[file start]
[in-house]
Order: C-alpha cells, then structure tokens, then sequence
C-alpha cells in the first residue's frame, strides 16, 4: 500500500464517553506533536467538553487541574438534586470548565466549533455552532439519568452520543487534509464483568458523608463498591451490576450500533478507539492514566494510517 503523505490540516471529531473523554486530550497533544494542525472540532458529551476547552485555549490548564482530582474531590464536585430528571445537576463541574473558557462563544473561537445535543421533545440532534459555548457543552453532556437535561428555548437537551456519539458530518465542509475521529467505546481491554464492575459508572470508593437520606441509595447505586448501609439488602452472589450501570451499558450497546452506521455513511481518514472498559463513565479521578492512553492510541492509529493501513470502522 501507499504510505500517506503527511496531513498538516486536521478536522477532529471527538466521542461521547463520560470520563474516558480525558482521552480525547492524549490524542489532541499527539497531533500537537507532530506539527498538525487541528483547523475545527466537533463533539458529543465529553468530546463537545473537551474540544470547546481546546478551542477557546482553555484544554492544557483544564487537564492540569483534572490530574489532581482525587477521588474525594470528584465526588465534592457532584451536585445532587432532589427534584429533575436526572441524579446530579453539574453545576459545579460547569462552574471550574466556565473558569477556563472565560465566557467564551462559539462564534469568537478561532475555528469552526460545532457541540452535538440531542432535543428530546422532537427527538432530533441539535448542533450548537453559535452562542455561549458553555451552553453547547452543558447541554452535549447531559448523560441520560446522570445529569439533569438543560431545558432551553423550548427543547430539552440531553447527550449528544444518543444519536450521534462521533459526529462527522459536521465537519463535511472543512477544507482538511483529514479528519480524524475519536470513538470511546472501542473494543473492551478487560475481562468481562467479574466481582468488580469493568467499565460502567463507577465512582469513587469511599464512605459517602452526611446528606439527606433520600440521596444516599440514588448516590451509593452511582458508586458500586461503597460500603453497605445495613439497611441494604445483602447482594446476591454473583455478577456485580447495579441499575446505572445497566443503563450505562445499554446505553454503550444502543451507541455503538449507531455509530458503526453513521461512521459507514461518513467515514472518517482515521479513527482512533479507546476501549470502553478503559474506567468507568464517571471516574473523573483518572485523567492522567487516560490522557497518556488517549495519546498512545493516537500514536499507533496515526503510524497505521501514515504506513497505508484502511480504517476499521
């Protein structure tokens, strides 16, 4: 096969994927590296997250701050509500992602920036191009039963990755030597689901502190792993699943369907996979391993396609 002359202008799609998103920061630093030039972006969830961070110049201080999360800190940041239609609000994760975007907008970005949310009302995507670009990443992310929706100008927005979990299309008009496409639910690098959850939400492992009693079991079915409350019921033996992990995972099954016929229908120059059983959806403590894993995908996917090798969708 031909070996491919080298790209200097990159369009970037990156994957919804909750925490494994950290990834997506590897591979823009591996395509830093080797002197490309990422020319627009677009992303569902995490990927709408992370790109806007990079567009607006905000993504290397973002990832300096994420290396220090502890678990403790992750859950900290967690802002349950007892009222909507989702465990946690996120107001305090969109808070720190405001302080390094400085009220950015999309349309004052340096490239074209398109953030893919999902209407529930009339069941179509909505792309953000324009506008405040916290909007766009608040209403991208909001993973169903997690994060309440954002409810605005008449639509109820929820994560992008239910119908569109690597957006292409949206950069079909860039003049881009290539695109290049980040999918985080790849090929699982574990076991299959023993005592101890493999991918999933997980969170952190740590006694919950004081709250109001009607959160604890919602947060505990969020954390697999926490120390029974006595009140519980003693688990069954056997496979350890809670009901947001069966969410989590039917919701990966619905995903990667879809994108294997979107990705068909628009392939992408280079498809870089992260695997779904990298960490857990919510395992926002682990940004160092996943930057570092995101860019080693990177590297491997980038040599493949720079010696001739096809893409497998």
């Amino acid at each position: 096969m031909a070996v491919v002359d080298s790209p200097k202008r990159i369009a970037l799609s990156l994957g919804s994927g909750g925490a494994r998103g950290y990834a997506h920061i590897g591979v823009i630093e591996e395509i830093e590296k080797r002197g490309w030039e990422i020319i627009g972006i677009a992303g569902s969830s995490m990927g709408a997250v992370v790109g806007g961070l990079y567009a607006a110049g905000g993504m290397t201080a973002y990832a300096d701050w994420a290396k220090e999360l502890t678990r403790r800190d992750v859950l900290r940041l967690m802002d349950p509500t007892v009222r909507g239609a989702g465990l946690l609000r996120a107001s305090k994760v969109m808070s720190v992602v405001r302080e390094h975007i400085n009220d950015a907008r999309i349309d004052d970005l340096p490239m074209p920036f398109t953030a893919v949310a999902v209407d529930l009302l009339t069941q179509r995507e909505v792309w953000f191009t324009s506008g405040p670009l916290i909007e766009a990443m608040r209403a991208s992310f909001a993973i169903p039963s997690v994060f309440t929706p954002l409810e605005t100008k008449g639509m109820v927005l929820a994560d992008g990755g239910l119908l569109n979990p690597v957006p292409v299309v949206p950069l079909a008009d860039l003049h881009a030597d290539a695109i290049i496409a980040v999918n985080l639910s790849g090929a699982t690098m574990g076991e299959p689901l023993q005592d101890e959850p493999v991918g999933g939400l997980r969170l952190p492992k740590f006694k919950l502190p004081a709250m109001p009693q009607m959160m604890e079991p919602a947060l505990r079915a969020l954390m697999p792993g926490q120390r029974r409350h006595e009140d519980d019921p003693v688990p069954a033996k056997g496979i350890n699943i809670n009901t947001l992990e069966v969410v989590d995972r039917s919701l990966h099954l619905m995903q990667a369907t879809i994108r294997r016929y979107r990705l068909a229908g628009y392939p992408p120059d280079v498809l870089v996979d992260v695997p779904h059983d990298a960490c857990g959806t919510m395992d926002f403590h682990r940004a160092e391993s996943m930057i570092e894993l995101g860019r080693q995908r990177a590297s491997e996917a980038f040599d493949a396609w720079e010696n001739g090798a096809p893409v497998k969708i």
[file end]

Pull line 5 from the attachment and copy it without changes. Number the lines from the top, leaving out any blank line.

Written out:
């Amino acid at each position: 096969m031909a070996v491919v002359d080298s790209p200097k202008r990159i369009a970037l799609s990156l994957g919804s994927g909750g925490a494994r998103g950290y990834a997506h920061i590897g591979v823009i630093e591996e395509i830093e590296k080797r002197g490309w030039e990422i020319i627009g972006i677009a992303g569902s969830s995490m990927g709408a997250v992370v790109g806007g961070l990079y567009a607006a110049g905000g993504m290397t201080a973002y990832a300096d701050w994420a290396k220090e999360l502890t678990r403790r800190d992750v859950l900290r940041l967690m802002d349950p509500t007892v009222r909507g239609a989702g465990l946690l609000r996120a107001s305090k994760v969109m808070s720190v992602v405001r302080e390094h975007i400085n009220d950015a907008r999309i349309d004052d970005l340096p490239m074209p920036f398109t953030a893919v949310a999902v209407d529930l009302l009339t069941q179509r995507e909505v792309w953000f191009t324009s506008g405040p670009l916290i909007e766009a990443m608040r209403a991208s992310f909001a993973i169903p039963s997690v994060f309440t929706p954002l409810e605005t100008k008449g639509m109820v927005l929820a994560d992008g990755g239910l119908l569109n979990p690597v957006p292409v299309v949206p950069l079909a008009d860039l003049h881009a030597d290539a695109i290049i496409a980040v999918n985080l639910s790849g090929a699982t690098m574990g076991e299959p689901l023993q005592d101890e959850p493999v991918g999933g939400l997980r969170l952190p492992k740590f006694k919950l502190p004081a709250m109001p009693q009607m959160m604890e079991p919602a947060l505990r079915a969020l954390m697999p792993g926490q120390r029974r409350h006595e009140d519980d019921p003693v688990p069954a033996k056997g496979i350890n699943i809670n009901t947001l992990e069966v969410v989590d995972r039917s919701l990966h099954l619905m995903q990667a369907t879809i994108r294997r016929y979107r990705l068909a229908g628009y392939p992408p120059d280079v498809l870089v996979d992260v695997p779904h059983d990298a960490c857990g959806t919510m395992d926002f403590h682990r940004a160092e391993s996943m930057i570092e894993l995101g860019r080693q995908r990177a590297s491997e996917a980038f040599d493949a396609w720079e010696n001739g090798a096809p893409v497998k969708i």